Peruvians are proud of their country’s geographic diversity. If there’s one thing that most school kids remember, it’s the mantra of costa, sierra y selva: coast, highland, and jungle. These geographic zones run from north to south across the nation, dividing Peru into three regions of distinct natural and cultural characteristics.
The Peruvian Coast
Peru’s Pacific coastline stretches for 1,500 miles (2,414 km) along the western edge of the nation. Desert landscapes dominate much of this lowland region, but coastal microclimates provide some interesting variations.
Lima, the nation’s capital, is located in the subtropical desert near the midpoint of Peru’s coastline. The cool currents of the Pacific Ocean keep temperatures lower than would be expected in a subtropical city. A coastal fog, called garúa, often covers the Peruvian capital, providing some much-needed moisture while further dulling the smoggy skies above Lima.
The coastal deserts continue south through Nazca and on to the Chilean border. The southern city of Arequipa lies between the coast and the foothills of the Andes. Here, deep canyons cut through the rugged landscape, while towering volcanoes rise up from the lowland plains.
Along the north coast of Peru, dry deserts and coastal fog give way to a greener region of tropical savanna, mangrove swamps and dry forests. The north is also home to some of the country’s most popular beaches -- popular, in part, due to the higher ocean temperatures.
The Peruvian Highlands
Stretching out like the ridged back of a giant beast, the Andes mountain range separates the western and eastern flanks of the nation. Temperatures range from temperate to freezing, with snow-capped peaks rising up from fertile intermontane valleys.
The western side of the Andes, much of which sits in a rain shadow area, is dryer and less populated than the eastern flank. The east, while cold and rugged at high altitudes, soon plunges down into cloud forest and tropical foothills.
Another feature of the Andes is the altiplano, or high plains region, in the south of Peru (extending into Bolivia and northern Chile and Argentina). This windswept region is home to vast expanses of Puna grassland, as well as active volcanoes and lakes (including Lake Titicaca).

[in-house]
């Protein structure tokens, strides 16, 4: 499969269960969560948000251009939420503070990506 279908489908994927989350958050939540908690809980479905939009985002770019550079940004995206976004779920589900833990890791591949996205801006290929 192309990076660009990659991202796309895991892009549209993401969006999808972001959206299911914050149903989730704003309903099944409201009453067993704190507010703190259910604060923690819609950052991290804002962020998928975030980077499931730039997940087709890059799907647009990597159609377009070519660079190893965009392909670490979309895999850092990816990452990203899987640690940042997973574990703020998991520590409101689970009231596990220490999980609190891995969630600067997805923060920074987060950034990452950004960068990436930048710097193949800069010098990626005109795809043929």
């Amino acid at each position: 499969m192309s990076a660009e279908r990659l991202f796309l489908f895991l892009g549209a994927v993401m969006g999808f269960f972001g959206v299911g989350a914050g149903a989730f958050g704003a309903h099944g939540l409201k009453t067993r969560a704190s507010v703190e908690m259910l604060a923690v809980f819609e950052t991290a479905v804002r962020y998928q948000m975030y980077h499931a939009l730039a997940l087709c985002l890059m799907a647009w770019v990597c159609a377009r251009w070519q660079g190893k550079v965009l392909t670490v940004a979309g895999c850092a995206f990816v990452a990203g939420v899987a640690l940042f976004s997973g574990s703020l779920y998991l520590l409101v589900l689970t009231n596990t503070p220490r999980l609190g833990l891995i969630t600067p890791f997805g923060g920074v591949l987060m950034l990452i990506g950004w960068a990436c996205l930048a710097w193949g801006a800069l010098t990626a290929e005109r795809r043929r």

Before traveling to Peru, you should read up on altitude sickness. Also, check out our altitude table for Peruvian cities and tourist attractions.
The Peruvian Jungle
To the east of the Andes lies the Amazon Basin. A transition zone runs between the eastern foothills of the Andean highlands and the vast reaches of the low jungle (selva baja). This region, which consists of upland cloud forest and highland jungle, is known variously as the ceja de selva (eyebrow of the jungle), montãna or selva alta (high jungle). Examples of settlements within the selva alta include Tingo Maria and Tarapoto.
East of the selva alta are the dense, relatively flat lowland jungles of the Amazon Basin. Here, rivers replace roads as the main arteries of public transport. Boats ply the wide tributaries of the Amazon River until they reach the Amazon itself, stretching past the jungle city of Iquitos (in the northeast of Peru) and on to the Brazilian coast.
According to the U.S. Library of Congress’ Country Studies website, the Peruvian selva covers about 63 percent of the national territory but contains only 11 percent of the country's population. With the exception of large cities such as Iquitos, Pucallpa and Puerto Maldonado, settlements within the low Amazon tend to be small and isolated. Nearly all jungle settlements are located on a riverbank or on the banks of an oxbow lake.
Extractive industries such as logging, mining, and oil production continue to threaten the health of the jungle region and its inhabitants. Despite both national and international concerns, indigenous peoples such as the Shipibo and Asháninka are still struggling to maintain their tribal rights within their jungle territories.